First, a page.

Today is my last full day in Arkansas, and I have to admit, it’s grown on me. Truth be told, I spent the first week of my visit here with the blog title in mind of “Arkansas: What am I Doing Here, and How Can I Get Out”. But I’m not kidding, it has grown on me. All it took was a change in the weather.
My daughter and I came to Arkansas for the first two weeks of August. Anyone who knows anything about this part of the country knows this is absolutely the worst time to visit. Everyone told me before I came, and I knew they were right. I didn’t have much of a choice. This fit with my crazy work schedule, and it coincided with a special birthday.
This is my Gayla. Sometimes I call her my mom, sometimes my mother-in-law, my dear friend, the woman who taught me how to love cooking, stay strong, and laugh through everything. Everyone needs a Gayla. She’s technically my first husband’s mom. He and I were married for only a couple of years, more than 20 years ago. But Gayla and I never divorced each other. Her birthday is August 15, so it was an ideal time to be in Arkansas with her. She and my former father-in-law moved to back to their home state a few years ago, after living in California for more than 40 years.
And that’s how we ended up in Arkansas in August. We must really love that woman.
During the first week of our visit, I thought I was going to die. I almost welcomed it. To plagiarize myself from a text I sent a friend: It’s like living your everyday life in a sauna set on high steam. Imagine opening the car door and your sunglasses fog up. The atmosphere sticks to your skin. The thick, hot air suffocates you with every labored breath. The humidity wraps itself around your body like an alien monster from a horror movie, covering every inch of your being with viscous, sticky, smothering, stale heat. And nightfall offers no relief. It’s just as hot and humid, only you can’t see your oppressor.
But you can still hear it.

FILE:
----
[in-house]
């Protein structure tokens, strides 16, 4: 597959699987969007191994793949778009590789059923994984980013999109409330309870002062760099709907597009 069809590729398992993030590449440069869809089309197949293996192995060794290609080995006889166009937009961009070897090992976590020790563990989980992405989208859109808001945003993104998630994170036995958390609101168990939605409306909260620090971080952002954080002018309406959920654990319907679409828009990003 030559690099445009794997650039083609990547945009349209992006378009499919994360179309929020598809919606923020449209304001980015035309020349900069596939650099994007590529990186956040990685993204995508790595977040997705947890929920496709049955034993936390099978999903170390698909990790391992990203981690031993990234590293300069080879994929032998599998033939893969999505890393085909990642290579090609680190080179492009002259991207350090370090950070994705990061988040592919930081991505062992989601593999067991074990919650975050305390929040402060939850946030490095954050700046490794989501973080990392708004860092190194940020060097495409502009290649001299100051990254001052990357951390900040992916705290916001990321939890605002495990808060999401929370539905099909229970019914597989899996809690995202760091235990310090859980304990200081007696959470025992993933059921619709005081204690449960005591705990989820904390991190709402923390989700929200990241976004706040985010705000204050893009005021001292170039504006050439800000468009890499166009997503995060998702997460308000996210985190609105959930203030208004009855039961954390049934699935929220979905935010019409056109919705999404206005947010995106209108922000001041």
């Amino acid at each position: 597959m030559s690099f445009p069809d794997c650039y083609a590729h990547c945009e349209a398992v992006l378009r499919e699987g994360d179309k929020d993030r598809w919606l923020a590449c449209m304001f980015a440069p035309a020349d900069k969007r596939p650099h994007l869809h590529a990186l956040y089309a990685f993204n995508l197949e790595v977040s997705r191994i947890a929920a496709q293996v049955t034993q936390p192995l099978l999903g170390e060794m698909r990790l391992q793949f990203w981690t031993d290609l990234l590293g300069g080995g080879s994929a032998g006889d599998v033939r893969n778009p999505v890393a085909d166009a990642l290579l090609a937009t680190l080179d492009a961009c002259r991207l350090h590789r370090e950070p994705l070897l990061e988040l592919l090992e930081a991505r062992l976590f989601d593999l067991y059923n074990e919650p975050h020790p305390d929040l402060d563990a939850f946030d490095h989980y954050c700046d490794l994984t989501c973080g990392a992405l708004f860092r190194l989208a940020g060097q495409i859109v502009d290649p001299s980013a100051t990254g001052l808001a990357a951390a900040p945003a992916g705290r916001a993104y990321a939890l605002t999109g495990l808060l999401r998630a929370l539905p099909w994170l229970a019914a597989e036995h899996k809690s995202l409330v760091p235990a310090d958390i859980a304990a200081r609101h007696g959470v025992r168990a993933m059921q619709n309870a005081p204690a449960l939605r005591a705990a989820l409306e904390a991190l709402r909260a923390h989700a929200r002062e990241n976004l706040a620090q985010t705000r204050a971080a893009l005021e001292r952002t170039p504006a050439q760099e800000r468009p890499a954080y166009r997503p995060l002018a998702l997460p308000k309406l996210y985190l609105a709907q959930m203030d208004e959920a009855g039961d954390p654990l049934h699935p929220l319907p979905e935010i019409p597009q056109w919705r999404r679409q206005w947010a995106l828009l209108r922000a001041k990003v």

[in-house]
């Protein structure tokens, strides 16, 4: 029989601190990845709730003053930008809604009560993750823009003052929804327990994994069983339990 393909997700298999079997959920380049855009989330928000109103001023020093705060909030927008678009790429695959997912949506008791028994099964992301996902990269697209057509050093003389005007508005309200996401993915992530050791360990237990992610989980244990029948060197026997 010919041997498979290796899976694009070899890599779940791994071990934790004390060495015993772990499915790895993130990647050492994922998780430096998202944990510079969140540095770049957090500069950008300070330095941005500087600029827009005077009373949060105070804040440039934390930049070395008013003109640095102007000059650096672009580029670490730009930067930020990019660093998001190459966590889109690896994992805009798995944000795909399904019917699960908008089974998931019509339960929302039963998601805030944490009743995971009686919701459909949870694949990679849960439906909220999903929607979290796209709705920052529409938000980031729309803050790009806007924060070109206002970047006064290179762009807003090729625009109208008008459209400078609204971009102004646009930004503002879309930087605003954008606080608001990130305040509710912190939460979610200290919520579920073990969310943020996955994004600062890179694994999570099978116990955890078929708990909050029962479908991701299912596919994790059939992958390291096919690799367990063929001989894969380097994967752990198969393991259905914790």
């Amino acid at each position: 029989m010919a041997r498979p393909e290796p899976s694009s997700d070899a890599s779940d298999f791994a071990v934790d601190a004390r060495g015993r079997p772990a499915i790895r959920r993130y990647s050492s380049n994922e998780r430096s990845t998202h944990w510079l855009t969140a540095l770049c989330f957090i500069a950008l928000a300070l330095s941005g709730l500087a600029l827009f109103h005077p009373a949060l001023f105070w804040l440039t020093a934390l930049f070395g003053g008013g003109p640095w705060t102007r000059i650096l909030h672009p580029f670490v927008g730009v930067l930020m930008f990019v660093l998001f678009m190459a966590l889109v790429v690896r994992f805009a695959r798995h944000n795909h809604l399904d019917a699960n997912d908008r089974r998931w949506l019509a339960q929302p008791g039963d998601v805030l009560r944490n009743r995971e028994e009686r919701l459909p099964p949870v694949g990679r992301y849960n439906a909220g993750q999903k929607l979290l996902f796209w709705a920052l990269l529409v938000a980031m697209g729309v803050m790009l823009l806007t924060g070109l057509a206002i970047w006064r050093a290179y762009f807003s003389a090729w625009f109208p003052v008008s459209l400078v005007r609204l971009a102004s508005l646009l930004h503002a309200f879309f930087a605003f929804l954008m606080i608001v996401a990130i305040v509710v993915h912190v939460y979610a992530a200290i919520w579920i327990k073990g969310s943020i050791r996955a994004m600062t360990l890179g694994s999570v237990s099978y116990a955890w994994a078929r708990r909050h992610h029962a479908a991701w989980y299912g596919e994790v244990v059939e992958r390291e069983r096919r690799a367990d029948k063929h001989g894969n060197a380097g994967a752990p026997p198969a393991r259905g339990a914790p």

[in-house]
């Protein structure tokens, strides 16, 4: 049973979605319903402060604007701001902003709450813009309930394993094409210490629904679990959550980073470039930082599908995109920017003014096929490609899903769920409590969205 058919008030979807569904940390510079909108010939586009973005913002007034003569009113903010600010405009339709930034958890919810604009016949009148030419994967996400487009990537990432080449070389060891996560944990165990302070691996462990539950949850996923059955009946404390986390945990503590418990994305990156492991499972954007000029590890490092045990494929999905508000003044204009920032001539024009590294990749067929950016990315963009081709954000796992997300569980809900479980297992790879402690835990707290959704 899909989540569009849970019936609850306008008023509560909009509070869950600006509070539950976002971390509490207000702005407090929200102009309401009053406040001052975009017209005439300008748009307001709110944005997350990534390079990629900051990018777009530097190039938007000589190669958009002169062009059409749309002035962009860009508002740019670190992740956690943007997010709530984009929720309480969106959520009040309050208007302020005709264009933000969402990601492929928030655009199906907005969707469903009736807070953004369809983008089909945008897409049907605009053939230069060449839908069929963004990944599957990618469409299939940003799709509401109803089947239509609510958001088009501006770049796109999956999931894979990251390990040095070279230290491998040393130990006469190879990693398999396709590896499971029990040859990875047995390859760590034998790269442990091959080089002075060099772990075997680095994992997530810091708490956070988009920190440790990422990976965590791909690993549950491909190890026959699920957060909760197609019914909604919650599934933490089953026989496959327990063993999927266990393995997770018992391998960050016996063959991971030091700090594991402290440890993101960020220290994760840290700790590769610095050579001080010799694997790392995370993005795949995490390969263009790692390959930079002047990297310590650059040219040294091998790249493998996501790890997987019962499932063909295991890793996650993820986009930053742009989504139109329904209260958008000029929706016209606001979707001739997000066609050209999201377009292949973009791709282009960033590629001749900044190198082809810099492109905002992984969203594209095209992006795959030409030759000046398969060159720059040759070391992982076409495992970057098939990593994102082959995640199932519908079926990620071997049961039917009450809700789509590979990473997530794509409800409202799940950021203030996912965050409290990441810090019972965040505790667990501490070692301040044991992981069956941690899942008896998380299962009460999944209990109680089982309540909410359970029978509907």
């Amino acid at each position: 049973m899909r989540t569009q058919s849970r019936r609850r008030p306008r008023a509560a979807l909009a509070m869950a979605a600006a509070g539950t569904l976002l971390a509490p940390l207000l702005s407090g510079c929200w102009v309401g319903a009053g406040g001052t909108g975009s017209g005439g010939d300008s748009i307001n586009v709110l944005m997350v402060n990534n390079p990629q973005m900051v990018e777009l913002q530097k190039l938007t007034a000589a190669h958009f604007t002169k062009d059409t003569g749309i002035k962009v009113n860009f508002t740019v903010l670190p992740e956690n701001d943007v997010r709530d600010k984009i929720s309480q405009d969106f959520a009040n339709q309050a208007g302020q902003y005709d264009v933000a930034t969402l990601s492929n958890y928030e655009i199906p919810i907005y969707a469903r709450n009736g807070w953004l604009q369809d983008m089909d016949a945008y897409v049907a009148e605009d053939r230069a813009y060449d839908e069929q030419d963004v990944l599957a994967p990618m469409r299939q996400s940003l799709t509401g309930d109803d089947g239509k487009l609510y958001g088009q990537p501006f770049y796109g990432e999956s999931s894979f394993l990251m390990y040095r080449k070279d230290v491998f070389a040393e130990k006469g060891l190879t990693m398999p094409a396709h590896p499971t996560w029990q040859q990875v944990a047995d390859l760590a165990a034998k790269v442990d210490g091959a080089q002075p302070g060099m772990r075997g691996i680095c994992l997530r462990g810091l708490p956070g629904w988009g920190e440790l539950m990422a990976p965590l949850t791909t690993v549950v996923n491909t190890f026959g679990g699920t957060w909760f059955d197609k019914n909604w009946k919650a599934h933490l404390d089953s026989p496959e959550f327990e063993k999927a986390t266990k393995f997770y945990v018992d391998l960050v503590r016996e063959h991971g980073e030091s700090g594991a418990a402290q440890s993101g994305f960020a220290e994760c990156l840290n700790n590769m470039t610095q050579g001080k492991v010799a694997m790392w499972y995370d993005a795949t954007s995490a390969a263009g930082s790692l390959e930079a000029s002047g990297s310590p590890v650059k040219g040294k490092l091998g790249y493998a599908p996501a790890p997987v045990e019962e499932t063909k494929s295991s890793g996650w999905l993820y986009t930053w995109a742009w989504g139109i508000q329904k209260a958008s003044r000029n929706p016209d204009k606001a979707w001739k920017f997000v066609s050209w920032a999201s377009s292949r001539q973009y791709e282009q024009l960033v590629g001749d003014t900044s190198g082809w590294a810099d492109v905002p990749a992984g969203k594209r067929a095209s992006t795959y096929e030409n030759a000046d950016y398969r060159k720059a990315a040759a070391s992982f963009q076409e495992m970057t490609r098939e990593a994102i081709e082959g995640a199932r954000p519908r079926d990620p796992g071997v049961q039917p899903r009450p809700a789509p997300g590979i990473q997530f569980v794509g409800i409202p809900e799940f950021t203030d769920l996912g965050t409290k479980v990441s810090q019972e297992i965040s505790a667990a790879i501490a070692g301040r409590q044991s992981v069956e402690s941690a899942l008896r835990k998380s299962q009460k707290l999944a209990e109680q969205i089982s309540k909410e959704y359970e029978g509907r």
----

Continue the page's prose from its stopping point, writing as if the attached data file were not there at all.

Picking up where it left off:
Arkansas in the Ozarks seems to never be silent. There is a constant cacophony of wildlife chirping and croaking warnings of its existence. All.The.Time. At home in California, I adore my Chanel No. 5. In Arkansas, my signature scent is Off Deep Woods with Deet. The blood-thirsty insects are nearly as bad as the gelatinous air. And then there are other things, things I had only heard about, like armadillos. For many years, I thought armadillos were mythical – like a jackalope. They’re real, and I’ve seen several here. Apparently, they carry and spread leprosy. I am not surprised.
Despite the weather – or more accurately, because of the weather – there is some striking scenery. Arkansas is plush and green, with more trees in one place than I’ve ever seen. Most of these pictures were taken around the Calico Rock area, so named because of the unique color patterns in the rocks there. It is difficult to take the time to set up the beautiful pictures you’d want. Every second out of the car is a battle with the environment.
One day in particular, my daughter and I drove across the state on a mission for my mother. (Not Gayla, but my real mom – who gave birth to me and raised me and my siblings.) She is also originally from Arkansas, so I trekked out on a four-hour drive to her hometown of Paris.
Like many of the towns here, it’s a charming little place that has a friendly feel to it. We didn’t explore it much because on that day the heat index was 115 and humidity was about 97 percent. My 99-year-old grandmother still owns a large plot of farmland there, where they grow soybeans. She now lives in New Mexico, and I can’t say that I blame her.
Yesterday, we had a bit of a miracle. The weather changed. After about 10 days of the hot and humid weather (and of the locals telling us “you should have been here last week, when it was really bad), there was a shift. It’s far less humid – about 70 percent – and only about 90 degrees. It’s a massive relief. I can enjoy the scenery a little, even from outside the air conditioned car.
While I tend to love most of the places I visit, the fact of the matter is – I’m not tough enough for Arkansas. It’s beautiful, but I’m afraid it would kill this California girl.
Now, somebody please get me to the beach!